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Mask of Ḱumugwe’ (Chief of the Sea)

Photo: Paul Macapia

Mask of Ḱumugwe’ (Chief of the Sea)

ca. 1880

Ḱumugwe' is the Chief of the Sea in Kwakwaka'wakw tradition, who rules over all beings in his watery realm. He was associated with supreme wealth--and many sought to obtain supernatural powers from him--having a house made of copper under the sea. In dance performances, the masked Ḱumugwe' dancer slowly moves like a rolling wave. Features on this mask allude to the undersea: scallop edges adorn the edge, seaweed tubes encircle the mouth, and blue curvilinear designs might indicate wave patterns.

Alder, red cedar bark, cloth, paint
19 1/4 x 17 x 6 in. (48.9 x 43.18 x 15.24 cm)
Gift of John H. Hauberg
91.1.30
Provenance: Micheal R. Johnson, Seattle, Washington, until 1970; John H. Hauberg, Seattle, Washington, 1970-1991; Seattle Art Museum, Seattle, Washington
Photo: Paul Macapia
location
Not currently on view

Resources

Exhibition HistoryVancouver, BC, Vancouver Art Gallery, Down from the Shimmering Sky: Masks of the Northwest Coast, June 4, 1998 - May 15, 2000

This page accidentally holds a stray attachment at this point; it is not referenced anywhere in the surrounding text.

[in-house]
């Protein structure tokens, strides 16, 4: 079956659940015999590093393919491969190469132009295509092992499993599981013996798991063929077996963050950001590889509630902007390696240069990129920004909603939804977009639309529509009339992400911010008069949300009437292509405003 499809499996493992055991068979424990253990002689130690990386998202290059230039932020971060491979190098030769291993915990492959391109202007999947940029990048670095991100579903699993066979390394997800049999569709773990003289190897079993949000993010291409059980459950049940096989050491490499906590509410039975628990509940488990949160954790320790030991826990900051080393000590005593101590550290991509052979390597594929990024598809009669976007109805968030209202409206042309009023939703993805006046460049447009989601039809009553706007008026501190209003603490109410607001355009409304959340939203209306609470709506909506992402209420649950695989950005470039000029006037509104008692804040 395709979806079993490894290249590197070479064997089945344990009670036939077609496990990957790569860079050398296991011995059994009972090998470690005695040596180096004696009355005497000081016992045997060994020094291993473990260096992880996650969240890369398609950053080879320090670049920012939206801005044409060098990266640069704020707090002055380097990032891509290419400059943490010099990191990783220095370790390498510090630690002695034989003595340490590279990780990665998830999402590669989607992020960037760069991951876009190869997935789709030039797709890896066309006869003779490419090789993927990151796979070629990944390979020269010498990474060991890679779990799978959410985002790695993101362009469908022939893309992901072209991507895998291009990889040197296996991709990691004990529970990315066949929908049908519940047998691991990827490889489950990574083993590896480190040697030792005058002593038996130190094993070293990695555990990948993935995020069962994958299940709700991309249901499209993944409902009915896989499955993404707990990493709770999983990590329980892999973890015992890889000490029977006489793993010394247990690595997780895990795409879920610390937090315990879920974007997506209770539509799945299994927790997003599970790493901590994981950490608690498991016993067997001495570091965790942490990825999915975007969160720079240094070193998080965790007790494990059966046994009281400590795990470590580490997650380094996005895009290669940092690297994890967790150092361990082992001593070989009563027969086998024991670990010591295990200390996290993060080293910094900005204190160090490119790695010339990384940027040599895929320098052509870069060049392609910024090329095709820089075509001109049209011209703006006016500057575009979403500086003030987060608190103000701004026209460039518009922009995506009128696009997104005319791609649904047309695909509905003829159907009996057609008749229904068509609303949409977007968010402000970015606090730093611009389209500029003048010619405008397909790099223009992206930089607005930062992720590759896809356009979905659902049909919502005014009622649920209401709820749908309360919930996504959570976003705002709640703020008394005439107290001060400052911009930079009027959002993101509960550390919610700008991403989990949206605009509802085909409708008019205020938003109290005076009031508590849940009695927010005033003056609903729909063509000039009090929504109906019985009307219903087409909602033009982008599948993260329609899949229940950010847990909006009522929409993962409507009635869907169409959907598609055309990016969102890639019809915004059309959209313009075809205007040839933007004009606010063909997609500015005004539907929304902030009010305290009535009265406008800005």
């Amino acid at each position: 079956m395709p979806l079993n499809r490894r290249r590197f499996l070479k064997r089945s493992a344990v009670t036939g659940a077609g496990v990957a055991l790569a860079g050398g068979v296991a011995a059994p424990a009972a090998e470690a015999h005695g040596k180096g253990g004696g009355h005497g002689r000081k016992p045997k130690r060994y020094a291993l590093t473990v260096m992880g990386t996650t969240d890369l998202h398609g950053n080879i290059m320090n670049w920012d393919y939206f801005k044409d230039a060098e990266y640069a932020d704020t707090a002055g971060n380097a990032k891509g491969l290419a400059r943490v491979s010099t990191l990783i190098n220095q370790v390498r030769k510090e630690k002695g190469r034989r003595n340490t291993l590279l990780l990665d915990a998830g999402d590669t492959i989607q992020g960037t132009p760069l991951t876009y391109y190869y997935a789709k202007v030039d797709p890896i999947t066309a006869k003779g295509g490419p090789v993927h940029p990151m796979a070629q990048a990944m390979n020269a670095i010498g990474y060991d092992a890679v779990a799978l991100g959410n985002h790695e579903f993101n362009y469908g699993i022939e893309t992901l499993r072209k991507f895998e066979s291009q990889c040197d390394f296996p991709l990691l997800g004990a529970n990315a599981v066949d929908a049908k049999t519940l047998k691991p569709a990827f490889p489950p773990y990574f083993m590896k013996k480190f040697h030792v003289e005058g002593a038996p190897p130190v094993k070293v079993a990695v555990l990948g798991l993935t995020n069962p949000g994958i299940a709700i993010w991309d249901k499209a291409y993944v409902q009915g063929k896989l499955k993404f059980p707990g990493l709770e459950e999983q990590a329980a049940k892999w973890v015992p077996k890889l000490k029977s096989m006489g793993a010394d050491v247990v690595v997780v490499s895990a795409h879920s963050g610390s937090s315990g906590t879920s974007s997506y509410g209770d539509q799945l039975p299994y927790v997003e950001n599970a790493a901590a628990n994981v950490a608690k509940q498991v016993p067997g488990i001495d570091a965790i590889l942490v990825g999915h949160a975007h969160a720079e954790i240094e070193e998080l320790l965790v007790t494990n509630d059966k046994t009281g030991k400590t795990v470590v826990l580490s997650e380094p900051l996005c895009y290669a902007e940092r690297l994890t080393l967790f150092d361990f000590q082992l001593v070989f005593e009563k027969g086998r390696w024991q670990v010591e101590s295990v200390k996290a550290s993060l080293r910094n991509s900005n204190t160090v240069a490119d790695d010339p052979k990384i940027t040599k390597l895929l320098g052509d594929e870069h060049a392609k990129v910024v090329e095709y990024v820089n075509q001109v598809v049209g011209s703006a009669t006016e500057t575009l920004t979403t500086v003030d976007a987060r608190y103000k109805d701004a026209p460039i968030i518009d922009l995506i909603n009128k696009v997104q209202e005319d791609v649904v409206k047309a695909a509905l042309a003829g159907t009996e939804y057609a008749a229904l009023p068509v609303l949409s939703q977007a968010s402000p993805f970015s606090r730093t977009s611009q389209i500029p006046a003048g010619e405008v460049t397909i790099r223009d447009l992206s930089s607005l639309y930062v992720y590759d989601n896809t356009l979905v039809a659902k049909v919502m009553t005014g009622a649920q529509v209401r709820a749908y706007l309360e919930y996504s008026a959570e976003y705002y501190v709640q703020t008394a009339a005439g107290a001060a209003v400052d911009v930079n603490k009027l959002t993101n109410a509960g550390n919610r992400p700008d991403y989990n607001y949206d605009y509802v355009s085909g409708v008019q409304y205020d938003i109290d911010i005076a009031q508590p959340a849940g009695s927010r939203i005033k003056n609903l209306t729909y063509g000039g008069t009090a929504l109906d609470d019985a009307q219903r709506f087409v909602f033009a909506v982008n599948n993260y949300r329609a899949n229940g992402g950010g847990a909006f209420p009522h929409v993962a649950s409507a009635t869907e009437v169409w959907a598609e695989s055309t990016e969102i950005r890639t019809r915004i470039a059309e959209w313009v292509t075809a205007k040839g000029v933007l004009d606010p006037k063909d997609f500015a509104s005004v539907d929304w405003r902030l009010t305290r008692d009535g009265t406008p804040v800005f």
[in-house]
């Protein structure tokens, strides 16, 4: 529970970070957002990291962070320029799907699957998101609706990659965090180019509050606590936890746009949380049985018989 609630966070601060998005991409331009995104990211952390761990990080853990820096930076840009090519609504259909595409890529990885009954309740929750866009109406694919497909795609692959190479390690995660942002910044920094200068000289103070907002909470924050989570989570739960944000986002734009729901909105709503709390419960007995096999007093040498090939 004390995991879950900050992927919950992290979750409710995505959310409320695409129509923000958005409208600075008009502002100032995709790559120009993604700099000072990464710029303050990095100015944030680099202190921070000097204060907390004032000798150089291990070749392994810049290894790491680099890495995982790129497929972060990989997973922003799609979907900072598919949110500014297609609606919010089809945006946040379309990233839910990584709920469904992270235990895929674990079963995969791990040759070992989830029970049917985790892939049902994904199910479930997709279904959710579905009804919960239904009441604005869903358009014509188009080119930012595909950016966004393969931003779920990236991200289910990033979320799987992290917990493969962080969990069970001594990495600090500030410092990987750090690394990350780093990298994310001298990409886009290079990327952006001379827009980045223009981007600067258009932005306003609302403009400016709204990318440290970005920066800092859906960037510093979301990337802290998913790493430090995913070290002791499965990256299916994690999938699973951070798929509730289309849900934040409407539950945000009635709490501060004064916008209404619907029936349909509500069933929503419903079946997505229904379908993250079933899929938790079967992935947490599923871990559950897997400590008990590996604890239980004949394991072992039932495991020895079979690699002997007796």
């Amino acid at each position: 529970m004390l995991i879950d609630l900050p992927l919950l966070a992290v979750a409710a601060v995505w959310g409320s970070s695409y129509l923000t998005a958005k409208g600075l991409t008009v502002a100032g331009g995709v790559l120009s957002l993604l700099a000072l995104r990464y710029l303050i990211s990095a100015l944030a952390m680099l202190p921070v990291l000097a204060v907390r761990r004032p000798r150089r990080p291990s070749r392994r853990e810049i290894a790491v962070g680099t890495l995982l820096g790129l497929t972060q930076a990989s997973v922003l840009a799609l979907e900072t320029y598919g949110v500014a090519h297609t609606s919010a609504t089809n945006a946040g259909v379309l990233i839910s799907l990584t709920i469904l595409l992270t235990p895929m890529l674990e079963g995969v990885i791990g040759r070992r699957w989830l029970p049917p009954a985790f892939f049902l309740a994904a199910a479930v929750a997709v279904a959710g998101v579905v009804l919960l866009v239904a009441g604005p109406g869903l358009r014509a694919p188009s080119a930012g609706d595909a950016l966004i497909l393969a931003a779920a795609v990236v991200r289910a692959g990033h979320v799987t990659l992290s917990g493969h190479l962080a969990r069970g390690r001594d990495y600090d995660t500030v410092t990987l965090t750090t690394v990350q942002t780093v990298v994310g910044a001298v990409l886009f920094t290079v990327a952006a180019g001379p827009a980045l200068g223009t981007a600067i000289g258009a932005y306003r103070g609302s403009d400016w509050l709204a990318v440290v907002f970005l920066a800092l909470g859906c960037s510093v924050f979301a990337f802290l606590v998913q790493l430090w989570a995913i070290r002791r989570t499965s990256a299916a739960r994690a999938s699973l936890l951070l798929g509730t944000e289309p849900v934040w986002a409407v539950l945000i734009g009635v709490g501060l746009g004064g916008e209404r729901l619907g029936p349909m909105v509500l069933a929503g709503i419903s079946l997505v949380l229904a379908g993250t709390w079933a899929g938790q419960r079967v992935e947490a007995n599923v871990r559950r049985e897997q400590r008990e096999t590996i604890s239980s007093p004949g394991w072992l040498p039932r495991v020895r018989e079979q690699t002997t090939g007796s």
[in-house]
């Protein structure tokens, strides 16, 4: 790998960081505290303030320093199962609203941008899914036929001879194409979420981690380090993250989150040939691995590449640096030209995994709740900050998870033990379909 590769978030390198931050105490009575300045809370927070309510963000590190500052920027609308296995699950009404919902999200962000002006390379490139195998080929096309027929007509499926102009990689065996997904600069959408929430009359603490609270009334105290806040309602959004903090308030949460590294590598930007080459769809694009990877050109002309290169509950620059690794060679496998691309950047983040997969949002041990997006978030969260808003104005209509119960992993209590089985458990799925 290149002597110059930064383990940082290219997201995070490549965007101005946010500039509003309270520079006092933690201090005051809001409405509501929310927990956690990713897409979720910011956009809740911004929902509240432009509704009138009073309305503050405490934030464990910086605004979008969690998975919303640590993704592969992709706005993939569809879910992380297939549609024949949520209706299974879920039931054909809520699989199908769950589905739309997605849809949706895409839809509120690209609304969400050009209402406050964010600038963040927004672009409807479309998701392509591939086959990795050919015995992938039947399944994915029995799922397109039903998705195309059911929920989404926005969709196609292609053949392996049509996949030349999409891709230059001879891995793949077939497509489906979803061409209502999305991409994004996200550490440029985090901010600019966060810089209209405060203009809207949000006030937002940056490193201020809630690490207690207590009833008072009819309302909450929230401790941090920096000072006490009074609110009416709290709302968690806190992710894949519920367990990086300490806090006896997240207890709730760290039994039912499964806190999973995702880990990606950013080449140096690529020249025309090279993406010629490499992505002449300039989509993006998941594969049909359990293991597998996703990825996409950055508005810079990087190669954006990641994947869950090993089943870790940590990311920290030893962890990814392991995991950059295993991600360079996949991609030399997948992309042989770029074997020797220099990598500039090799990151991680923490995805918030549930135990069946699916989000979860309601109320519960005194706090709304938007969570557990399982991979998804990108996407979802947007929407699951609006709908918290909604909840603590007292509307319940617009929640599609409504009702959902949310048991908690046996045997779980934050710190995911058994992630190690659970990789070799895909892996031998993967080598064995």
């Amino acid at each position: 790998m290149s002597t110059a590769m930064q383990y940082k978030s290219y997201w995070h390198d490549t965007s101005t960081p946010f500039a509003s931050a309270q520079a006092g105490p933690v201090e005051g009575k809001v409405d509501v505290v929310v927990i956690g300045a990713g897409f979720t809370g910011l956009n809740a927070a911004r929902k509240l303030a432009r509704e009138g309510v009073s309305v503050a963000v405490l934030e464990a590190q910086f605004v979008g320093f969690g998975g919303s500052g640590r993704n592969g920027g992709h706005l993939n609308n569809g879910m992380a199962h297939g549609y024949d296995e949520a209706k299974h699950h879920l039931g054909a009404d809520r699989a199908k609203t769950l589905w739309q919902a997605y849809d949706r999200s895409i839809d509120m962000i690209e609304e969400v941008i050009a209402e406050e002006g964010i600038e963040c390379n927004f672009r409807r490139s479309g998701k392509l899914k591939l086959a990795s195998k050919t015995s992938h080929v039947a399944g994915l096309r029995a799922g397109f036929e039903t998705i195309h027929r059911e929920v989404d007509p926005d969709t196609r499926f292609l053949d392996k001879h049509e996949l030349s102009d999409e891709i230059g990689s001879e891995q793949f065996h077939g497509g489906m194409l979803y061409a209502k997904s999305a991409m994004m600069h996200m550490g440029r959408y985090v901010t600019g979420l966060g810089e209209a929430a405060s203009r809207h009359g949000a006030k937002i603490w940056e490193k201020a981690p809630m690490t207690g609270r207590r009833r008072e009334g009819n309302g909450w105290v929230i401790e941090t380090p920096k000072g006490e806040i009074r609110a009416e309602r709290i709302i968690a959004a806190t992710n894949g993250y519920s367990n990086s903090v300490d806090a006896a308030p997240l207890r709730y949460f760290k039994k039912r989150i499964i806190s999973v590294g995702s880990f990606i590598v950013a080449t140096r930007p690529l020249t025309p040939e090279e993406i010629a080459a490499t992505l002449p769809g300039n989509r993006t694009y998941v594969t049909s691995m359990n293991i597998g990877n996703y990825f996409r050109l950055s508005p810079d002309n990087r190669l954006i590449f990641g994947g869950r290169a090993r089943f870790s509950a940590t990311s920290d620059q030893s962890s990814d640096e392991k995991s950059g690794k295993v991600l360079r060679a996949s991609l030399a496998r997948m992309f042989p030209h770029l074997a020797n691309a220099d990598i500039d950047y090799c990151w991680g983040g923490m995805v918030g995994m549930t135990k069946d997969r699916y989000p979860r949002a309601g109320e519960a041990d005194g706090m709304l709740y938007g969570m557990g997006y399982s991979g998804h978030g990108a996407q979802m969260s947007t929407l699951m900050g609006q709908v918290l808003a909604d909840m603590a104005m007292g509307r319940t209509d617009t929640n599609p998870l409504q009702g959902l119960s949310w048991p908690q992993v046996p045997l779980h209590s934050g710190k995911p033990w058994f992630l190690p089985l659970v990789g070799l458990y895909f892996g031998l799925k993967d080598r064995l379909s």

London, England, Kansas City, Missouri, Sacred Circles: Two Thousand Years of North American Indian Art, 1976-77

Seattle, Washington, Seattle Art Museum, The Box of Daylight, September 15, 1983 - January 8, 1984
Published ReferencesIshikawa, Chiyo et al. Seattle Art Museum Downtown, Seattle, WA: Seattle Art Museum, 2007, illus. p. 38

The Spirit Within: Northwest Coast Native Art from the John H. Hauberg Collection, Seattle Art Museum, 1995, pg. 226

Holm, Bill, Box of Daylight: Northwest Coast Indian Art, Seattle Art Museum, University of Washington Press, 1983, no. 55, p. 46, illus.

Coe, Ralph T., Sacred Circles: Two Thousand Years of North American Indian Art, Arts Council of Great Britain, 1977, no. 252, p. 133, illus.

Seattle Art Museum acknowledges that we are on the traditional homelands of the Duwamish and the customary territories of the Suquamish and Muckleshoot Peoples. As a cultural and educational institution, we honor our ongoing connection to these communities past, present, and future. We also acknowledge the urban Native peoples from many Nations who call Seattle their home.